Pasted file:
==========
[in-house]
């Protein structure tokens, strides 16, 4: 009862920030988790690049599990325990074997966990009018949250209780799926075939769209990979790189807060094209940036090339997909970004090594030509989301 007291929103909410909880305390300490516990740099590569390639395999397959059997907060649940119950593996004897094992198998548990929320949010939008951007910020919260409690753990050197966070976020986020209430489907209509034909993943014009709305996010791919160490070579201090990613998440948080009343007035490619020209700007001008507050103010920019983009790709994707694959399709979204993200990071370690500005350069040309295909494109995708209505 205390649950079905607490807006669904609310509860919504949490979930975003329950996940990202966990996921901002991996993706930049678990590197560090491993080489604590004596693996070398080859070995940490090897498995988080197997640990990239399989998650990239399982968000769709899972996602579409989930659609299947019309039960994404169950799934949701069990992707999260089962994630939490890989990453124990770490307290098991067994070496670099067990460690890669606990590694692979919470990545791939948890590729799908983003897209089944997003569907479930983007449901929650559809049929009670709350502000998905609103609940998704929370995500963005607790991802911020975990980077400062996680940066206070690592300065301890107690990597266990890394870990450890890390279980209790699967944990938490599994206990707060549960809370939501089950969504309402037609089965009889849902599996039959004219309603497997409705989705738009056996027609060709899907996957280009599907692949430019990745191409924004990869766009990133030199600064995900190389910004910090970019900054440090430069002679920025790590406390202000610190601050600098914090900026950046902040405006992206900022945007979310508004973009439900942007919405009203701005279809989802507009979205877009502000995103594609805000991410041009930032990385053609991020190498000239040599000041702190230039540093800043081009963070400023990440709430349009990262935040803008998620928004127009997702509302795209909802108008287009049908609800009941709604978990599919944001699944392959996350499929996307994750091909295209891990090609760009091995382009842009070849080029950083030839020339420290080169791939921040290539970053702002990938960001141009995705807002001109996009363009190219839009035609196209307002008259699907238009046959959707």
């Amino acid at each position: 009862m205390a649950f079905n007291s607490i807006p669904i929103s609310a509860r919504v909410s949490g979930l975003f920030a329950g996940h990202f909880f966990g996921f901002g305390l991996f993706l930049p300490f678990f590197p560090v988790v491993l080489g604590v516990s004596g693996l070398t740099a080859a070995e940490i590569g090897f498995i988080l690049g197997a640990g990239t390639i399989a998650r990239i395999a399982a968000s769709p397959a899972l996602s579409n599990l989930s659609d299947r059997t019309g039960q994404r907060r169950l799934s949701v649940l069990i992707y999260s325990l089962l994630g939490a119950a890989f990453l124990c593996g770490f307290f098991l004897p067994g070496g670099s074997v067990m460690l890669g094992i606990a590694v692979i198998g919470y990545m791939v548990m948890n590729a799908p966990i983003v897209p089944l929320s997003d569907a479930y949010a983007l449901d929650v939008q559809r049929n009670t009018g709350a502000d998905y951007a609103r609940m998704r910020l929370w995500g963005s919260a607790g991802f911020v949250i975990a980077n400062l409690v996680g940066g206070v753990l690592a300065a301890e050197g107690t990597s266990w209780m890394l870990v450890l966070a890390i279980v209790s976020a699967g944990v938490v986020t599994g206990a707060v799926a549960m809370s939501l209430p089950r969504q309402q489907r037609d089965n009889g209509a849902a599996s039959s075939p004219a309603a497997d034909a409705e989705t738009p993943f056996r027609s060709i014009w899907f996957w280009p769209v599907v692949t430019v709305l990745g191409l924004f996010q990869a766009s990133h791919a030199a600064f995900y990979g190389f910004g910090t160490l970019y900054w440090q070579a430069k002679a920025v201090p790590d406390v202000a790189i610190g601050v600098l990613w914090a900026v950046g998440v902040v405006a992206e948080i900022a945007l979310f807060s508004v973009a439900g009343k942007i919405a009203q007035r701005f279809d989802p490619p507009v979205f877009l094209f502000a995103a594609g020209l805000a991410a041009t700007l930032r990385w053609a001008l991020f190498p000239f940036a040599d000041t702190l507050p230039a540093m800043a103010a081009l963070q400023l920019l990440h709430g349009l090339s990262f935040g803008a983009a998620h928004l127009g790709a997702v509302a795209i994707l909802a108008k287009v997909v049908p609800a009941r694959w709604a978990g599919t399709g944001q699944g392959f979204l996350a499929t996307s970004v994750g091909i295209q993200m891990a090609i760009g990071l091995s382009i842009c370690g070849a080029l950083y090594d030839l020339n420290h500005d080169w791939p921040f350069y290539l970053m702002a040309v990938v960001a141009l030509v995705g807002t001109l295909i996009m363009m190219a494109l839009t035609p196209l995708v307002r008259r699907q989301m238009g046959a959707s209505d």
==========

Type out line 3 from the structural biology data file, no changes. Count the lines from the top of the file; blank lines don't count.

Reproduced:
């Amino acid at each position: 009862m205390a649950f079905n007291s607490i807006p669904i929103s609310a509860r919504v909410s949490g979930l975003f920030a329950g996940h990202f909880f966990g996921f901002g305390l991996f993706l930049p300490f678990f590197p560090v988790v491993l080489g604590v516990s004596g693996l070398t740099a080859a070995e940490i590569g090897f498995i988080l690049g197997a640990g990239t390639i399989a998650r990239i395999a399982a968000s769709p397959a899972l996602s579409n599990l989930s659609d299947r059997t019309g039960q994404r907060r169950l799934s949701v649940l069990i992707y999260s325990l089962l994630g939490a119950a890989f990453l124990c593996g770490f307290f098991l004897p067994g070496g670099s074997v067990m460690l890669g094992i606990a590694v692979i198998g919470y990545m791939v548990m948890n590729a799908p966990i983003v897209p089944l929320s997003d569907a479930y949010a983007l449901d929650v939008q559809r049929n009670t009018g709350a502000d998905y951007a609103r609940m998704r910020l929370w995500g963005s919260a607790g991802f911020v949250i975990a980077n400062l409690v996680g940066g206070v753990l690592a300065a301890e050197g107690t990597s266990w209780m890394l870990v450890l966070a890390i279980v209790s976020a699967g944990v938490v986020t599994g206990a707060v799926a549960m809370s939501l209430p089950r969504q309402q489907r037609d089965n009889g209509a849902a599996s039959s075939p004219a309603a497997d034909a409705e989705t738009p993943f056996r027609s060709i014009w899907f996957w280009p769209v599907v692949t430019v709305l990745g191409l924004f996010q990869a766009s990133h791919a030199a600064f995900y990979g190389f910004g910090t160490l970019y900054w440090q070579a430069k002679a920025v201090p790590d406390v202000a790189i610190g601050v600098l990613w914090a900026v950046g998440v902040v405006a992206e948080i900022a945007l979310f807060s508004v973009a439900g009343k942007i919405a009203q007035r701005f279809d989802p490619p507009v979205f877009l094209f502000a995103a594609g020209l805000a991410a041009t700007l930032r990385w053609a001008l991020f190498p000239f940036a040599d000041t702190l507050p230039a540093m800043a103010a081009l963070q400023l920019l990440h709430g349009l090339s990262f935040g803008a983009a998620h928004l127009g790709a997702v509302a795209i994707l909802a108008k287009v997909v049908p609800a009941r694959w709604a978990g599919t399709g944001q699944g392959f979204l996350a499929t996307s970004v994750g091909i295209q993200m891990a090609i760009g990071l091995s382009i842009c370690g070849a080029l950083y090594d030839l020339n420290h500005d080169w791939p921040f350069y290539l970053m702002a040309v990938v960001a141009l030509v995705g807002t001109l295909i996009m363009m190219a494109l839009t035609p196209l995708v307002r008259r699907q989301m238009g046959a959707s209505d």